APriot: A computer program for Monte-Carlo simulations of cumulated error probabilities in ANOVA

When conducting a psychological experiment it often is tempting to intermediately inspect data and then to decide whether to add further participants or to end the study. But we all know that intermediately inspecting statistical data is a bad research practice since there is an accumulation of alpha.

Interstingly, in medical research, intermediately inspecting the data of a running experiment is a widely spread practice. This is comprehensible since ethical reasons often forbid a new drug to be tested for a longer time than necessary. The test procedure is called "group-sequential testing" and is based on the idea that alpha can be adjusted so that the cumulated alpha error probability for multiple inspections does not exceed a predefined value, for example, .05.

In psychology, sequential testing is widely unknown. One reason may be that the sequential tests known from medical research focus on statistical tests based on the normal distribution. This is suitable for testing the effectiveness of a new drug; there is one group of participants receiving the new drug and a control group receiving the older drug. Within classical statistics, a t-test would be conducted. With the number of participants being not too small, the t-distribution approximates the normal distribution and thus, a group-sequential test can be applied to correct alpha for multiple inspections of the data.

In psychological research, the analysis of variance (ANOVA) is very common since it allows for testing more complex experimental designs with multiple variables and interactions between those variables. APriot can conduct Monte-Carlo simulations of the ANOVA and simulate the effects of intermediately inspecting data. APriot can simulate all effects of the ANOVA including repeated measures and interactions of any order.

I have tried to make APriot as easy to use as possible. There is no need for the user to enter complex simulation parameters. Instead, the user enters the data of an earlier study and APriot computes all parameters needed for conducting a simulation.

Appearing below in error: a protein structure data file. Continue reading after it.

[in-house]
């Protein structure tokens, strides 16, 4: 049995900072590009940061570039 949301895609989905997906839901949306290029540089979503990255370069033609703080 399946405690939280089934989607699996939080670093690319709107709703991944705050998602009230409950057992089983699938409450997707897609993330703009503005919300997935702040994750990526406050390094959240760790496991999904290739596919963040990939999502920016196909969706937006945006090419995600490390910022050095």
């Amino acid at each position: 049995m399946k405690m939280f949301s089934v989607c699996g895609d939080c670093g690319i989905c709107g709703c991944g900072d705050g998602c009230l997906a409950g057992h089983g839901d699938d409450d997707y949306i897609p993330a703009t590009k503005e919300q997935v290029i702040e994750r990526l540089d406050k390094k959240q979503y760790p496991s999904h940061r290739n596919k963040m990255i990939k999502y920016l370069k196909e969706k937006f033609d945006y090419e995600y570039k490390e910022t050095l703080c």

I hope that APriot will help you to detect effects in a more economical way without the shortcoming of an inflated alpha error probability.


Screenshots (click to enlarge)


Manual

APriot is distributed with a user manual in which all steps necessary to conduct a simulation are explained. You can select the manual within APriot by choosing '? -> APriot user manual'.

Alternatively, you can undefineddownload the manual here.


Reference

If you use APriot for your research, I would appreciate your including the following reference to APriot in the papers in which you publish your results:

Lang, A.-G. (2017). Is intermediately inspecting statistical data necessarily a bad research practice? The Quantitative Methods for Psychology, 13(2), 127-140. http://dx.doi.org/10.20982/tqmp.13.2.p127


System requirements

APriot is compatible with Windows 7 - 10. There are 32 and 64 bits versions.


Download and install

By downloading APriot you agree to these terms of use:

  1. APriot is free for everyone. Commercial distribution is strictly prohibited.
  2. APriot  is distributed from this website. If you wish to distribute APriot in some other way, then you need to seek permission from the author. Please undefinedsend me an e-mail in which you specify how and for what purpose you intend to distribute APriot.
  3. You may use screenshots of APriot without asking for permission.
  4. Considerable effort has been put into program development and evaluation, but there is no warranty whatsoever.

undefined32 bits version

undefined64 bits version


Bug reports

If you find a problem with APriot please send a bug report to Albert-Georg Lang.

Responsible for the content: E-MailAlbert-Georg Lang